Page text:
[Physics] Classical electrodynamics as an $\mathrm{U}(1)$ gauge theory

differential-geometryelectromagnetismgauge-invariancegauge-theory

Preface: I haven't studied QED or any other QFT formally, only by occasionally flipping through books, and having a working knowledge of the mathematics of gauge theories (principal bundles, etc.).

As far as I am aware, the status of electrodynamics as an $\mathrm{U}(1)$ gauge theory comes from quantum-mechanical considerations, namely the ability to rotate the complex phase of a wave function describing a charged particle, however the "classical" gauge freedom $A\mapsto A+\mathrm{d}\chi$ follows naturally from this, and so does the $F$ electromagnetic field strength tensor as the $\mathrm{U}(1)$ connection's curvature, and this $F$ is the same $F$ as it is in classical ED.

My question is regarding if it is possible to formulate purely classical electrodynamics as an $\mathrm{U}(1)$ gauge theory, including motivation to do so (eg. not just postulating out of thin air that $A$ should be a $\mathrm{U}(1)$ connection's connection form, but giving a reason for it too)?

Yes, you can formulate Maxwell's equations as a classical $$U(1)$$ gauge theory without using the word "quantum" at all. In non-relativistic notation, we introduce a scalar potential $$\phi$$ and a vector potential $$\vec{A}$$ which are related to the electric $$\vec{E}$$ and magnetic $$\vec{B}$$ fields via $$\begin{eqnarray} -\nabla \phi - \frac{\partial \vec{A}}{\partial t} &=& \vec{E} \\ \nabla \times \vec{A} &=& \vec{B} \end{eqnarray}$$ From these definitions, it is easy to check that $$\vec{E}$$ and $$\vec{B}$$ are unchanged if we transform $$\phi$$ and $$\vec{A}$$ by $$\begin{eqnarray} \phi &\rightarrow& \phi - \frac{\partial \lambda}{\partial t}\\ \vec{A} &\rightarrow& \vec{A} + \nabla \lambda \end{eqnarray}$$ for an arbitrary (smooth) function $$\lambda$$. This is gauge invariance. The above set of statements can be reformulated in much more sophisticated ways, including saying that $$(\phi,\vec{A})$$ is a connection on a $$U(1)$$ fiber bundle.

The potential formalism was known and used well before quantum electrodynamics was discovered. The main reason for introducing the potentials classically, is calculational convenience. Instead of needing to solve for the 6 components of $$\vec{E}$$ and $$\vec{B}$$, we only need to solve for 4 components (1 in $$\phi$$ and 3 in $$\vec{A}$$).

In fact it is even better than this because we can use gauge invariance to massage the form of the equations into standard forms. For instance, we can always choose the function $$\lambda$$ such that the sourced Maxwell's equations take the form of four decoupled standard wave equations (the Lorenz gauge) $$\begin{eqnarray} -\frac{1}{c^2} \frac{\partial^2 \phi}{\partial t^2} + \nabla^2 \phi &=& 4\pi \rho \\ -\frac{1}{c^2} \frac{\partial^2 \vec{A}}{\partial t^2} + \nabla^2 \vec{A} &=& 4\pi \vec{J} \end{eqnarray}$$ where $$\rho$$ is the charge density and $$\vec{J}$$ is the current density. These can be solved formally using Green's function methods, and the expressions for the electric and magnetic fields can be obtained by differentiating the potentials. This method of solution is easier than trying to directly solve for $$\vec{E}$$ and $$\vec{B}$$, because the sourced Maxwell's equations do not take the form of decoupled copies of the wave equation in standard form in those variables (the components are mixed together and there are a mix of different kinds of second spatial derivatives).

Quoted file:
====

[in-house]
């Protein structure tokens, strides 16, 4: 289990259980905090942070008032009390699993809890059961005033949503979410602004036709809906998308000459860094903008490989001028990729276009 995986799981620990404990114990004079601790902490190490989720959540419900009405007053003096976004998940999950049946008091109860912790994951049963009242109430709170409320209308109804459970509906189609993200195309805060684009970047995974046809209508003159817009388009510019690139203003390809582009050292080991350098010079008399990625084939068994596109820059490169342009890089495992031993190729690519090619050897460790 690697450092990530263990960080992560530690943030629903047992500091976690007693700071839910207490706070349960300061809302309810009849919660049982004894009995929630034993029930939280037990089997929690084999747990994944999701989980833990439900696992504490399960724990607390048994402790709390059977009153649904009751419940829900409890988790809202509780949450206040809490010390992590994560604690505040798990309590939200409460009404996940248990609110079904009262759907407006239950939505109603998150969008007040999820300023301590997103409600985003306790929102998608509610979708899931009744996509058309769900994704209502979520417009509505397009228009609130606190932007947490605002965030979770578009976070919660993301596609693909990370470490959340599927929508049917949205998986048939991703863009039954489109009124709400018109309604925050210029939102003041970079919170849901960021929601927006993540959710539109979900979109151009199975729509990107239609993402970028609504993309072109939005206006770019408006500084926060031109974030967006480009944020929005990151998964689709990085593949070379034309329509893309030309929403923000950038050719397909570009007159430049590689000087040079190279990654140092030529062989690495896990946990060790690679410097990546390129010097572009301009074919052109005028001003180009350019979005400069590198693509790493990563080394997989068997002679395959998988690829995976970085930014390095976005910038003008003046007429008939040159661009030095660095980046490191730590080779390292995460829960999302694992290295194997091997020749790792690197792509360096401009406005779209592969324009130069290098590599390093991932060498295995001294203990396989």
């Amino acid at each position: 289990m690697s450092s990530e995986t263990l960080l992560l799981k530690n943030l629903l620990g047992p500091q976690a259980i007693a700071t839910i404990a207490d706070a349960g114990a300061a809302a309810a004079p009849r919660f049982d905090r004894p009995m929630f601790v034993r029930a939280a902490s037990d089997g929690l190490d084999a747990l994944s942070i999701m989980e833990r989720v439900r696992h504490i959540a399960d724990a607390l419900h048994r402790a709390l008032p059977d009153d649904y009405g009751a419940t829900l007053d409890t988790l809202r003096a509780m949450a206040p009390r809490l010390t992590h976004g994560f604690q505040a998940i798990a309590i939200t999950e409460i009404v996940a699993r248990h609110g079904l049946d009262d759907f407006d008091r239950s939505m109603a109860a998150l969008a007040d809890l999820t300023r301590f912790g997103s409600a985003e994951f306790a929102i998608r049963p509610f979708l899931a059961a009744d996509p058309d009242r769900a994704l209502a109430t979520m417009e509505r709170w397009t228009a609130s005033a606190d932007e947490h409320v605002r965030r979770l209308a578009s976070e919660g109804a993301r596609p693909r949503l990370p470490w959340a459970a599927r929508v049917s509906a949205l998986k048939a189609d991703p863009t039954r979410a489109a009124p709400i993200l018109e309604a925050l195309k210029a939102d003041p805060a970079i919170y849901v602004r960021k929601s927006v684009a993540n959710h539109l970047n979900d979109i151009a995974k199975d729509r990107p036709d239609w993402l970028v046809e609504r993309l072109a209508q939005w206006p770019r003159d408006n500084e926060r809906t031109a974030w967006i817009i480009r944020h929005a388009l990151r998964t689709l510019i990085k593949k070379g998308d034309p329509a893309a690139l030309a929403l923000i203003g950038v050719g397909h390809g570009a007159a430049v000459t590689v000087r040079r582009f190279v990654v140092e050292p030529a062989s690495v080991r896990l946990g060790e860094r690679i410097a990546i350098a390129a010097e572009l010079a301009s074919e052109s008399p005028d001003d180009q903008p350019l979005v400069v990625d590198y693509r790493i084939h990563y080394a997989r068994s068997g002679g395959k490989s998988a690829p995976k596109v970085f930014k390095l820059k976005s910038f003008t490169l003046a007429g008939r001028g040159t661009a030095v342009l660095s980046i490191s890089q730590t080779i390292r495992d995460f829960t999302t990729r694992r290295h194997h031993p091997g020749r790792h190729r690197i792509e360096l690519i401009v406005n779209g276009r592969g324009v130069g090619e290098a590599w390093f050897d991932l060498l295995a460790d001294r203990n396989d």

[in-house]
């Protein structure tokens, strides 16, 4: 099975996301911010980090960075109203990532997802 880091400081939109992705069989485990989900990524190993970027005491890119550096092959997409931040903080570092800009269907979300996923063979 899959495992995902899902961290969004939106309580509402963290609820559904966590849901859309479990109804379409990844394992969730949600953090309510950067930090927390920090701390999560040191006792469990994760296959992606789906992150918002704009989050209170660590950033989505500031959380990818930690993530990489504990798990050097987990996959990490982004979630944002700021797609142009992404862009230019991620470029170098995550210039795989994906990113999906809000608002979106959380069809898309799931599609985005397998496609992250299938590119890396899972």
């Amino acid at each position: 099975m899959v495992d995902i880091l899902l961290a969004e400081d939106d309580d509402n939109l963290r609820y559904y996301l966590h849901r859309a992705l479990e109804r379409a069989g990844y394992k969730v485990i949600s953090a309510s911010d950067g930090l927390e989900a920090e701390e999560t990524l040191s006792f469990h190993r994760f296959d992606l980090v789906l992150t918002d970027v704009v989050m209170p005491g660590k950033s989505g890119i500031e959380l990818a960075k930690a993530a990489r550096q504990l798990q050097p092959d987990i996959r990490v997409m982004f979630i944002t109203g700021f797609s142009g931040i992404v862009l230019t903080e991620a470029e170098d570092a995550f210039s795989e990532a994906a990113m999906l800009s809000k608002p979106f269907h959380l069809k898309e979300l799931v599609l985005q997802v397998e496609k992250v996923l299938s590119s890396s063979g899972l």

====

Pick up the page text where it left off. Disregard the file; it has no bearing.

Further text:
Also note that we need to solve fewer independent equations using the potential formalism. Since $$\nabla \cdot \nabla \times \vec{A}=0$$ identically, Maxwell's equation $$\nabla \cdot B=0$$ is automatically satisfied if we solve for the vector potential. Similarly, the equation $$\nabla \times \vec{E} = - \frac{\partial \vec{B}}{\partial t}$$ is automatically satisfied by the potential, which you can verify using the identity $$\nabla \times \nabla \phi=0$$ and the definition $$\vec{B}=\nabla \times \vec{A}$$.

Finally, as others have noted, using the potentials lets you express Maxwell's theory in terms of a local Lagrangian. This is useful at a formal level; for example it lets you derive a stress-energy tensor in a systematic way, and to explain conservation of charge as a consequence of Noether's theorem applied to the global $$U(1)$$ symmetry ($$\lambda={\rm const}$$, which leaves the potentials invariant but under which charged particles and fields will transform).

Incidentally, to make a comment that isn't directly in response to your question, but which I think is relevant: it's worth understanding why the formulation of a $$U(1)$$ gauge theory is useful in quantum theory. It actually is not necessary to formulate Maxwell's equations as a gauge theory quantum mechanically, but it is convenient, because the local Lagrangian formulation makes the locality of physical results manifest. However, this comes at the cost of needing to establish that the unphysical parts of the gauge field do not contribute to the final answer, established using an elaborate set of relations known as Ward-Takahashi identities, and makes unitarity difficult to establish. In other formulations (helicity-spinor variables), locality is not obvious but other properties of the theory such as unitarity are.